That is how the Board knows Mt. Holiday can open; we have been here before. The real question is: When do we open and what is that going to look like? Every ski hill in Michigan has to make snow, but some years it’s easier than others (last year it was impossible because of warm temperatures during the Christmas break). It’s important for our guests to know that Holiday’s snowmaking infrastructure cannot “blow” one entire hill at a time; it has to be blown in patchwork piles and then spread across with a groomer. Even if Holiday had 30 new guns, it lacks adequate electrical connections, water supply and pumping ability to run them simultaneously. Currently, our snow gun zones only allow for three to five guns to blow in one area of the hill at a time. This has been Holiday’s challenge for decades and will continue to be until we improve its infrastructure. The good news is we have already started. The bad news, it’s expensive and we have a long way to go.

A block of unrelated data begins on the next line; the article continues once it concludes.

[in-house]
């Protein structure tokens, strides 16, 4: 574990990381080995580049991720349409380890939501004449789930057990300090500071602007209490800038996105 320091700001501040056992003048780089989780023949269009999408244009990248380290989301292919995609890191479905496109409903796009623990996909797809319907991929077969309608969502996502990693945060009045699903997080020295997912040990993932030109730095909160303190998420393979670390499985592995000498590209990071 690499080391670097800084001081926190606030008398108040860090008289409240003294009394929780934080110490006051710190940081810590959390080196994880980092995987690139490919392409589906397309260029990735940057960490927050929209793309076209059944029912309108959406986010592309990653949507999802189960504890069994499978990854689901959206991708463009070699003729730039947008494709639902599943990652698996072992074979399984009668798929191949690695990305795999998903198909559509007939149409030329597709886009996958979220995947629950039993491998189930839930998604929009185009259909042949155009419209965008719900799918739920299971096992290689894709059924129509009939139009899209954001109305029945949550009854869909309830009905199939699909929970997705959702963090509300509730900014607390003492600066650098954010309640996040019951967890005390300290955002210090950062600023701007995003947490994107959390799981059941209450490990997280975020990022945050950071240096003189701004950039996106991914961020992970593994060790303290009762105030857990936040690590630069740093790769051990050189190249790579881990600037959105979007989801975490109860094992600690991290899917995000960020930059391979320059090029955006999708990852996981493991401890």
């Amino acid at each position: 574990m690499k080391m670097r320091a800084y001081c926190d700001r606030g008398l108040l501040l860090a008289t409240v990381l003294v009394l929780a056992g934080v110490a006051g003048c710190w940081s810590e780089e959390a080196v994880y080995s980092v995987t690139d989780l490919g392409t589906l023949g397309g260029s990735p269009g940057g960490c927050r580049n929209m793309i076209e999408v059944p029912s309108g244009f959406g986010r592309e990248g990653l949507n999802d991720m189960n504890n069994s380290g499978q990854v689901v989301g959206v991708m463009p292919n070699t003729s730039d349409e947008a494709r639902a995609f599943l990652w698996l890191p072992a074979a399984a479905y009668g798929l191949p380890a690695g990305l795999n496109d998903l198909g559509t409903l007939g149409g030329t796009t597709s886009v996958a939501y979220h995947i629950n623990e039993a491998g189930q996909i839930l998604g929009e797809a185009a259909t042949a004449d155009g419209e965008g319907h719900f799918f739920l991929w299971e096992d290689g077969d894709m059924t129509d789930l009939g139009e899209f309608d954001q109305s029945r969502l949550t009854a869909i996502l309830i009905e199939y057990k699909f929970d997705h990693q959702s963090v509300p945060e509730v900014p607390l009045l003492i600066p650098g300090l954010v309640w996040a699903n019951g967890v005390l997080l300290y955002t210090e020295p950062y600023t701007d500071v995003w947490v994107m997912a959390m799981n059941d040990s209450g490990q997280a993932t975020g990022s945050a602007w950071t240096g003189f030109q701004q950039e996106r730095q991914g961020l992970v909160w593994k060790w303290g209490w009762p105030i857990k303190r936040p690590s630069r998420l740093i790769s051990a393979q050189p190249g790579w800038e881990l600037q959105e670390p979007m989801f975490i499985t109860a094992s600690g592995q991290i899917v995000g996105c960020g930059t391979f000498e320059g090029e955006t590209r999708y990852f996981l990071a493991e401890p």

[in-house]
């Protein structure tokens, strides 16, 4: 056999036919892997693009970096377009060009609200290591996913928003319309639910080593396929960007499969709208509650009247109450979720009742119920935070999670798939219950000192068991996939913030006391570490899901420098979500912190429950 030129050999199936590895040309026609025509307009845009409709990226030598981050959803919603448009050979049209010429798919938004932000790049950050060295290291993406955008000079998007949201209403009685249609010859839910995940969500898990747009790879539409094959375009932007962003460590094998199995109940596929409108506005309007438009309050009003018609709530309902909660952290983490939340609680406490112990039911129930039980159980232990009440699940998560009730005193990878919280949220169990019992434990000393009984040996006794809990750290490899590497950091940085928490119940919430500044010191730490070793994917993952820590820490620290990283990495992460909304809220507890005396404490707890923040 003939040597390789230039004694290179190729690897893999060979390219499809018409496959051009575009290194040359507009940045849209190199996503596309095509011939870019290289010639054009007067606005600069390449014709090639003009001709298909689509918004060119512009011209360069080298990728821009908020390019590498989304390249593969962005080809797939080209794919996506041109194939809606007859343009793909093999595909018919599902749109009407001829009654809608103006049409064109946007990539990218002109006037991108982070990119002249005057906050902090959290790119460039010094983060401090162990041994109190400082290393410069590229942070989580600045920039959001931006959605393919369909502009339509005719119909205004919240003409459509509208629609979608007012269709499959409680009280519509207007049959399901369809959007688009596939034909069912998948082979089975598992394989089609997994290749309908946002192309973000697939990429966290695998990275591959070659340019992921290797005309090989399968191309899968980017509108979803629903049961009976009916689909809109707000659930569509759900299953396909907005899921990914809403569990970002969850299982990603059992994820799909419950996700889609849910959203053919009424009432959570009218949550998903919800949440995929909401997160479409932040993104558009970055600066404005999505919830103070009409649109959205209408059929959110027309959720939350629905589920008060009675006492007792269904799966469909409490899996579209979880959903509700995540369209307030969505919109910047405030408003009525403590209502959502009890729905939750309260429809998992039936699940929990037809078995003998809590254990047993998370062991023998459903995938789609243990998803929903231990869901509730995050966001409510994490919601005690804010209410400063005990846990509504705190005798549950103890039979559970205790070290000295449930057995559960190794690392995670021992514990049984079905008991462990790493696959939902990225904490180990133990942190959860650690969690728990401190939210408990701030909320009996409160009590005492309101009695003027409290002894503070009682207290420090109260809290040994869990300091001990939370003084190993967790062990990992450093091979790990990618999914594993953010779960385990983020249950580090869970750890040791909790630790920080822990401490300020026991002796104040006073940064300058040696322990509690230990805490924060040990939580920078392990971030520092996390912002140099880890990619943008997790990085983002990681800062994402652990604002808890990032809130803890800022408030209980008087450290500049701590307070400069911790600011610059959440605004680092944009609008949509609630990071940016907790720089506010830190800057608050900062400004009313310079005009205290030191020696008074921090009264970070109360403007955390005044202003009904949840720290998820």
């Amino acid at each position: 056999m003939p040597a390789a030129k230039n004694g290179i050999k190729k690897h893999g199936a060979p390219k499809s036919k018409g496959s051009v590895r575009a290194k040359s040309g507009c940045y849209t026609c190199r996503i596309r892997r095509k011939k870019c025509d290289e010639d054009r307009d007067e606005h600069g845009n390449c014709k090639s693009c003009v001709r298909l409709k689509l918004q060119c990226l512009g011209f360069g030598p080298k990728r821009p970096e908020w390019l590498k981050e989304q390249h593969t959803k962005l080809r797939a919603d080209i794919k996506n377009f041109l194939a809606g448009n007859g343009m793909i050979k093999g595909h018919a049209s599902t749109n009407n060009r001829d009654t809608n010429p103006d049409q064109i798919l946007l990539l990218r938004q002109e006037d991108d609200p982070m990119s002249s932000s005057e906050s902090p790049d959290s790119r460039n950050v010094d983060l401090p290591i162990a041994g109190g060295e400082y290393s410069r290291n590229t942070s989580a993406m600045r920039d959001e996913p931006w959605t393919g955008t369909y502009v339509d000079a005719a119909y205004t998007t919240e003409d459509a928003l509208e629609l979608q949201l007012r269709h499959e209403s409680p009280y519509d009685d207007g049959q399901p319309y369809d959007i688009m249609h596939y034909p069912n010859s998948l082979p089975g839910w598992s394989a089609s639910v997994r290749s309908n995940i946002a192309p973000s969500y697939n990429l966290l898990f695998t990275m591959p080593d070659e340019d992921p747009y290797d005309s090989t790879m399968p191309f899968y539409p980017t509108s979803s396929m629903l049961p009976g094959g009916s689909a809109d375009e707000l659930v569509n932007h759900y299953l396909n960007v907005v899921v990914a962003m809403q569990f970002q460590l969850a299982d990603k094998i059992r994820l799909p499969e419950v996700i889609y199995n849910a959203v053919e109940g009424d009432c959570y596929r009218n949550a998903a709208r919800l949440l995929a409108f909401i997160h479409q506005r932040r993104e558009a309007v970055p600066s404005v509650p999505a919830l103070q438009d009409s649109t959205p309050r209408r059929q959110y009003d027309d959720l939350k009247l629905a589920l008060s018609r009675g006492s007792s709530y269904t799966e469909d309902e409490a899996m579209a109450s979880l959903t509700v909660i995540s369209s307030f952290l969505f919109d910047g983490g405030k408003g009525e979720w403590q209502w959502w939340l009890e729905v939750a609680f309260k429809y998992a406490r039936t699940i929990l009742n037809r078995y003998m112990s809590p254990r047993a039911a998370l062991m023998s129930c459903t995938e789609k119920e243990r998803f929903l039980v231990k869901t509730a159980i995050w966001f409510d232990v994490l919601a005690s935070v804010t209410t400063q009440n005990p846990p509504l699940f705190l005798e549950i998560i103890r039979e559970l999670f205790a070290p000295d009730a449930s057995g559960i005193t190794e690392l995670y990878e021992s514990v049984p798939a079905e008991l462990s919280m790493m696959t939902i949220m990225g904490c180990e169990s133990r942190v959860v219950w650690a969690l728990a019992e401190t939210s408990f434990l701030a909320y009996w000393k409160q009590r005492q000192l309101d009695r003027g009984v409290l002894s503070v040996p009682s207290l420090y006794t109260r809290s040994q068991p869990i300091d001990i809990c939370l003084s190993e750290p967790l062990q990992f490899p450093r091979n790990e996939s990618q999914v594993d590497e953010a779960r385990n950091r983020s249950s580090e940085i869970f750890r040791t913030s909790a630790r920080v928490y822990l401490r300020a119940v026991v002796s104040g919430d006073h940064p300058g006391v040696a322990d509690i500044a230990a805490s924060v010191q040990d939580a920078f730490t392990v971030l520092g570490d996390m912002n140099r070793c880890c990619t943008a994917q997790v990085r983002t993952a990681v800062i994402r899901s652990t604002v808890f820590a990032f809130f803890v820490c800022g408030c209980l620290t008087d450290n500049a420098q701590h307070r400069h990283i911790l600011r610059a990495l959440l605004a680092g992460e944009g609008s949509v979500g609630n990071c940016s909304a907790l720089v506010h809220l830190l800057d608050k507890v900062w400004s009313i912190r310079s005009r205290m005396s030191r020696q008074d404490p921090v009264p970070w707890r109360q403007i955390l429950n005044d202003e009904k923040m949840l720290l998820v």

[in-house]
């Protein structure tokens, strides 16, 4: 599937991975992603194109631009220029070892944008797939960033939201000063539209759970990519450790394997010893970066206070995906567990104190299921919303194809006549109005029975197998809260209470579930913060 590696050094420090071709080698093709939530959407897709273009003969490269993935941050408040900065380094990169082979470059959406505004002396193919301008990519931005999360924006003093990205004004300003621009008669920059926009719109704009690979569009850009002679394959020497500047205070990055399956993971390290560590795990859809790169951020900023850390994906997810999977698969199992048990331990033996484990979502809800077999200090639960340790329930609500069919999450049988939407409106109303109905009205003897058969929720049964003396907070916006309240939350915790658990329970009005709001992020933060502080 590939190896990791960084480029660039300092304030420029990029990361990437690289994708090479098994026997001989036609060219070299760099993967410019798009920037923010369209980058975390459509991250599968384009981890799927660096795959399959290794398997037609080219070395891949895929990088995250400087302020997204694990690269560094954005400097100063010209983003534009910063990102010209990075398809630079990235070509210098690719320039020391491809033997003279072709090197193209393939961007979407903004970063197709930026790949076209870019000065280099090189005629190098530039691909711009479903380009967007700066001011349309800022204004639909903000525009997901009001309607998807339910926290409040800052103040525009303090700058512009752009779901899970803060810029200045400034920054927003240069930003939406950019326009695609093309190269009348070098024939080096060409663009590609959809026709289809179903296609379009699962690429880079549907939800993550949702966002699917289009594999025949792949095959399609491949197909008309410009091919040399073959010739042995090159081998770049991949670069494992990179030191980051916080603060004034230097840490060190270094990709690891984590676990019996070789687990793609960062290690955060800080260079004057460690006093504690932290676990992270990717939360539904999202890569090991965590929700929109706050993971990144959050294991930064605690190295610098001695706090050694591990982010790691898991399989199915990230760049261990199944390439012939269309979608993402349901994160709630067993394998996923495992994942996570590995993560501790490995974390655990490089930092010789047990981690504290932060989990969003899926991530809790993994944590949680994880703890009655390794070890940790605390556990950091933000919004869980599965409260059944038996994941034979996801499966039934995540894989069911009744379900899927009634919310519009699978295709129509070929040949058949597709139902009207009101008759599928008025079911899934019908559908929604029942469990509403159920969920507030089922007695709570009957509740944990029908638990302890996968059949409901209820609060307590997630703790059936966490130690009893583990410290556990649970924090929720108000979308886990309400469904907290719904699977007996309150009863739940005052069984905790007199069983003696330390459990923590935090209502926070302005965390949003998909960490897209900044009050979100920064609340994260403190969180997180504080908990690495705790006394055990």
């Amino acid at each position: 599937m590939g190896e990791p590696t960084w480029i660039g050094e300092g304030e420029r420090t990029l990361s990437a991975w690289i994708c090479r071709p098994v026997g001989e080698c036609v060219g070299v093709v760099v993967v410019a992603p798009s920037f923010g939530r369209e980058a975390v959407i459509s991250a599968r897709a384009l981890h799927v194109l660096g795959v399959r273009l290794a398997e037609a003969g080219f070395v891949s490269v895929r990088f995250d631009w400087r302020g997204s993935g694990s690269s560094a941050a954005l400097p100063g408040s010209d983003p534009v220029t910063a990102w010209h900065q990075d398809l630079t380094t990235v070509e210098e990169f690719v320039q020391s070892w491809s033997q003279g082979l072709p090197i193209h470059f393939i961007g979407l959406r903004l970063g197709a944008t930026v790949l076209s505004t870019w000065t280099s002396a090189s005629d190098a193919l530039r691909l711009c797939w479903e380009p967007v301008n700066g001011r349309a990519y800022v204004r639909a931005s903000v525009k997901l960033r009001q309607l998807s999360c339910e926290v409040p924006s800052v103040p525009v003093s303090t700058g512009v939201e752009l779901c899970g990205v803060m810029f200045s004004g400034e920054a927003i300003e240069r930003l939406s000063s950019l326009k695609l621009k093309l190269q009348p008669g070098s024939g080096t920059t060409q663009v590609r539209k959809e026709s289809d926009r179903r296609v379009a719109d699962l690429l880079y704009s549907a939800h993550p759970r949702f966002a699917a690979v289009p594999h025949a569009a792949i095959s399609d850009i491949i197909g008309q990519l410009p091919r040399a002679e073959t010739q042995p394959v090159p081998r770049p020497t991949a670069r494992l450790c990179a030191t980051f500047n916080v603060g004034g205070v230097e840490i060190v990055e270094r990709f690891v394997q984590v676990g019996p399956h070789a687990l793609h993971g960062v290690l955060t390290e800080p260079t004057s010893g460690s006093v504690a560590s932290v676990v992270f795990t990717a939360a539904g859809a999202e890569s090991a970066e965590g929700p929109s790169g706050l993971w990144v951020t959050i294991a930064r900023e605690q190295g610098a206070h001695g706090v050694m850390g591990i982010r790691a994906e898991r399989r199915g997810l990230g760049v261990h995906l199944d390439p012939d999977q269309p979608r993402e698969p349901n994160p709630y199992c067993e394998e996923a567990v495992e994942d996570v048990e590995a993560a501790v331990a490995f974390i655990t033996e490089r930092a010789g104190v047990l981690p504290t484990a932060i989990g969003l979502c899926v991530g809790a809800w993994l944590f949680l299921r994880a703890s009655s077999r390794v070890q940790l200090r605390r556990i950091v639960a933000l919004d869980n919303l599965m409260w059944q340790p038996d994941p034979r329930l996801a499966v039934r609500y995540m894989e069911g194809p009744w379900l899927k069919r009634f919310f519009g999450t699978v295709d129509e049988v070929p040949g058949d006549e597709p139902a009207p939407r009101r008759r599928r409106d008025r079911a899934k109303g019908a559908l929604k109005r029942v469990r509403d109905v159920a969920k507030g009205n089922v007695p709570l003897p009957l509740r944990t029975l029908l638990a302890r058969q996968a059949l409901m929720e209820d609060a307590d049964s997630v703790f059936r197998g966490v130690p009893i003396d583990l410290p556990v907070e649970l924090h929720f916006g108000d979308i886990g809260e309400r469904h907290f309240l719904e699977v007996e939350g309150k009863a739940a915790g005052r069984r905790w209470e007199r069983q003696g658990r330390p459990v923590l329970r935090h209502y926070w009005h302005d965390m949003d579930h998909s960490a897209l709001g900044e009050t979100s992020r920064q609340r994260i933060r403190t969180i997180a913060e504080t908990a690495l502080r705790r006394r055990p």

The Board, executive team and staff will open Mt. Holiday to the best of our abilities! We are committed to this community and we recognize the importance this hill has on families and children in our area. Please join in our efforts of not only keeping Mt. Holiday open this season but also for generations to come.